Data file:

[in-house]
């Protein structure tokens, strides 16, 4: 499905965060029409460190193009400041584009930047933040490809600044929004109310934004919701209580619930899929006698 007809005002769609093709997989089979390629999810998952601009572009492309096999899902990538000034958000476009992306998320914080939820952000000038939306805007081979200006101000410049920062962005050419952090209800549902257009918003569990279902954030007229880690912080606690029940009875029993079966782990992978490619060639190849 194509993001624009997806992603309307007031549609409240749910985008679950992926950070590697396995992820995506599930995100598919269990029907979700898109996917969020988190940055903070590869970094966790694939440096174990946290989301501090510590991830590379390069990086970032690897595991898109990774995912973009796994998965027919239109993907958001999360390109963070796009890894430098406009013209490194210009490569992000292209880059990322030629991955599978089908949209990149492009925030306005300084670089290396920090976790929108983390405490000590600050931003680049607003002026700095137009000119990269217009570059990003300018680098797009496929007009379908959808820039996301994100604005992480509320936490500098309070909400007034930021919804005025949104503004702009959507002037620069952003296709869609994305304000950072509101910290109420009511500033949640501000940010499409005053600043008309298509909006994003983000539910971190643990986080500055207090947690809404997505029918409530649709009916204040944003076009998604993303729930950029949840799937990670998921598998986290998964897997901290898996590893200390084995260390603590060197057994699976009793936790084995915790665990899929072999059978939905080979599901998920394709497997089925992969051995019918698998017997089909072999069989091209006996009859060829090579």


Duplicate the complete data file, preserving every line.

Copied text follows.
[in-house]
């Protein structure tokens, strides 16, 4: 499905965060029409460190193009400041584009930047933040490809600044929004109310934004919701209580619930899929006698 007809005002769609093709997989089979390629999810998952601009572009492309096999899902990538000034958000476009992306998320914080939820952000000038939306805007081979200006101000410049920062962005050419952090209800549902257009918003569990279902954030007229880690912080606690029940009875029993079966782990992978490619060639190849 194509993001624009997806992603309307007031549609409240749910985008679950992926950070590697396995992820995506599930995100598919269990029907979700898109996917969020988190940055903070590869970094966790694939440096174990946290989301501090510590991830590379390069990086970032690897595991898109990774995912973009796994998965027919239109993907958001999360390109963070796009890894430098406009013209490194210009490569992000292209880059990322030629991955599978089908949209990149492009925030306005300084670089290396920090976790929108983390405490000590600050931003680049607003002026700095137009000119990269217009570059990003300018680098797009496929007009379908959808820039996301994100604005992480509320936490500098309070909400007034930021919804005025949104503004702009959507002037620069952003296709869609994305304000950072509101910290109420009511500033949640501000940010499409005053600043008309298509909006994003983000539910971190643990986080500055207090947690809404997505029918409530649709009916204040944003076009998604993303729930950029949840799937990670998921598998986290998964897997901290898996590893200390084995260390603590060197057994699976009793936790084995915790665990899929072999059978939905080979599901998920394709497997089925992969051995019918698998017997089909072999069989091209006996009859060829090579």